Contributor: Robert Green
Last autumn saw the release of a documentary film about one of golf ’s great champions. In terms of the history of European golf, one of its very greatest champions. The film was entitled Seve: Artist Fighter Legend. It was, of course, a celebration of the life and career of Severiano Ballesteros, the Spanish golfer of extraordinary talent who died from a brain tumour in May 2011, aged 54.
Last year therefore marked the 10th anniversary of his passing, that circumstance leading to the publication of Seve: His Life Through the Lens, by award-winning photographer David Cannon, and the release of the film. A small premiere, attended by two of Ballesteros’ children, was held in September at the New Picture House cinema in St Andrews, the “auld grey toon” which is universally recognised as the cradle of the game of golf. The Old Course at St Andrews is the most storied links in the world. The town is, obviously, also the home and headquarters of the Royal & Ancient Golf Club of St Andrews (R&A), which supported the making of the film. This coming July, the Old Course will play host to the 150th staging of the Open Championship. Thirty-eight years ago, it was the place where Seve enjoyed his most magical personal (as opposed to team) moment in professional golf.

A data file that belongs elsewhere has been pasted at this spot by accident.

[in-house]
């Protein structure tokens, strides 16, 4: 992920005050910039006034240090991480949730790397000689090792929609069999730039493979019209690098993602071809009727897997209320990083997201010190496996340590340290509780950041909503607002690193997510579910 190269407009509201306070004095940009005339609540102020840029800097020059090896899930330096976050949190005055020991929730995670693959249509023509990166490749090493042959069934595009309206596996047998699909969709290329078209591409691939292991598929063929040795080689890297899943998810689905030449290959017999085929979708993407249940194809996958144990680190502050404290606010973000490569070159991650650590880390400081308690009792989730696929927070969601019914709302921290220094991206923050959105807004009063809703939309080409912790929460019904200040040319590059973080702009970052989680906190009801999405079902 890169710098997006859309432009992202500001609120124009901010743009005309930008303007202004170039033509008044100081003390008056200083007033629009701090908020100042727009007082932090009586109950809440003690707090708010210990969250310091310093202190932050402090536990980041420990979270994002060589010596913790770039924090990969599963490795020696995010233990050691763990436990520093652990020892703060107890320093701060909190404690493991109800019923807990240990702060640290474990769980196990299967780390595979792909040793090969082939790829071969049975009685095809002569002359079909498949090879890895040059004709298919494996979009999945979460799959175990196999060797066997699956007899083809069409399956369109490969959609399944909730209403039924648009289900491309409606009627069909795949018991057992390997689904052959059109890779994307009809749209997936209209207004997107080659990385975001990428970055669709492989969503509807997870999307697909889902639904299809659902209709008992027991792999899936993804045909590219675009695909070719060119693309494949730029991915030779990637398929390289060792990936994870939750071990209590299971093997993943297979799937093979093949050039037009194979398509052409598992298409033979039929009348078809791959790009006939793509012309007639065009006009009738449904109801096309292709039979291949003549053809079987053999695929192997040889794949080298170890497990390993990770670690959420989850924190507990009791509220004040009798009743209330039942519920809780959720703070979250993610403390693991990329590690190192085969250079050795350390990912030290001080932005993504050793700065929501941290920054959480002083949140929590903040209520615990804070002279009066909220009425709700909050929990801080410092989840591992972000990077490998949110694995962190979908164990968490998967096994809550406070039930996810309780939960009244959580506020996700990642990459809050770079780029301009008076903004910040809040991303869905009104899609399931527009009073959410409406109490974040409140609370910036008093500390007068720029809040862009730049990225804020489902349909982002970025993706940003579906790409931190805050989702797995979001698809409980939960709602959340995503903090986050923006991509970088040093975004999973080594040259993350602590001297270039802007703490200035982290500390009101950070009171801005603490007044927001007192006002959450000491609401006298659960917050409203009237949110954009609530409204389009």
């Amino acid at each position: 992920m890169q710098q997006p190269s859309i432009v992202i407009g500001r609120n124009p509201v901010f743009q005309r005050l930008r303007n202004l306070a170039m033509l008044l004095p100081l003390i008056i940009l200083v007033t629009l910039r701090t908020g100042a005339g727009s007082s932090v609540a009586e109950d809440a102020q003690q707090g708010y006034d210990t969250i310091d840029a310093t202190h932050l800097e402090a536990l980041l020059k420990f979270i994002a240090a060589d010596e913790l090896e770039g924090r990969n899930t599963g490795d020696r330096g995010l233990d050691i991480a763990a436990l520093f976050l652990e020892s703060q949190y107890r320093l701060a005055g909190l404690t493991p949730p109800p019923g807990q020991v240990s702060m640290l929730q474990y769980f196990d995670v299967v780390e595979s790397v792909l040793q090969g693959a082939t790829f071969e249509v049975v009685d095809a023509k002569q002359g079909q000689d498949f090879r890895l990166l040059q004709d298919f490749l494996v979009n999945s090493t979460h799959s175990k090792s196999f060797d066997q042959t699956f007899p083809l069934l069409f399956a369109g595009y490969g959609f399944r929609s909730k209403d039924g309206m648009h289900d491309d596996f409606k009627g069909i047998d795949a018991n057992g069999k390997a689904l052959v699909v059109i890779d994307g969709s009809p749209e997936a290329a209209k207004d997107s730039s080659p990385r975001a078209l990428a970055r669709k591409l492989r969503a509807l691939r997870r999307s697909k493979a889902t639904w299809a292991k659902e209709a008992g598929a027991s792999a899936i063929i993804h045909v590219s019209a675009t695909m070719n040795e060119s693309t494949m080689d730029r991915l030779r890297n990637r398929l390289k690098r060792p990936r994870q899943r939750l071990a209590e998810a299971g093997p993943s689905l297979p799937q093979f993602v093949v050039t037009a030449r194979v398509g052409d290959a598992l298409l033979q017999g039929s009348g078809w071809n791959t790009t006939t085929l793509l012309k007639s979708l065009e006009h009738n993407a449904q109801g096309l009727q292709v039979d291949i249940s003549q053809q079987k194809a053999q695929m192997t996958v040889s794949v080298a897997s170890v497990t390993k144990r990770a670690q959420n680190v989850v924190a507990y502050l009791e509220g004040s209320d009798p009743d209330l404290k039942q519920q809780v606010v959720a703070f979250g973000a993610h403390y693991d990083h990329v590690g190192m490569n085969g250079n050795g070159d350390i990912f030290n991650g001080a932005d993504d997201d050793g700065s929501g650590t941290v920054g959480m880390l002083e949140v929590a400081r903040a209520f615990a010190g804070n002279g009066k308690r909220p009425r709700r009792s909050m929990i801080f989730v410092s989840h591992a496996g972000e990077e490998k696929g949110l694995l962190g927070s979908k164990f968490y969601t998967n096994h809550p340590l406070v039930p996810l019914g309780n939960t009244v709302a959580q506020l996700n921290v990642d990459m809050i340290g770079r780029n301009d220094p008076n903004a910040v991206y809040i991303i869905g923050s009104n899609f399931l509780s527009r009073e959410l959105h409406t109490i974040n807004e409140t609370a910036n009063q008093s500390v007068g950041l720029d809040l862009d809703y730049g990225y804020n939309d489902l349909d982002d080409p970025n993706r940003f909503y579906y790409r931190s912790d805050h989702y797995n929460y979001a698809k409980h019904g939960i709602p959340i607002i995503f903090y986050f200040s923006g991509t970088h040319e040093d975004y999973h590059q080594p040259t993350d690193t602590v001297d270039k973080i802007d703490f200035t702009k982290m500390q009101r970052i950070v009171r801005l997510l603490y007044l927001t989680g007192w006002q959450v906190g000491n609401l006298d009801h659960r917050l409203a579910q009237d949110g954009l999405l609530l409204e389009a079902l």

The winner of the two previous St Andrews’ Opens prior to Seve had been Jack Nicklaus, in 1970 and 1978. Referencing the words of his idol, Bobby Jones, who once said a man had to win over the Old Course to be among the greats, Nicklaus said after his triumph in 1970: “There isn’t a place I would rather win a championship than here on the Old Course at St Andrews.” It very much looked that way for Seve on July 22 1984. His euphoric celebrations after his birdie putt at the last had attempted to defy gravity for a split-second before his ball succumbed to the inevitable and fell into the hole revealed just how much that moment, that victory, meant to him. He would always subsequently define that putt as “the happiest single shot of my life”.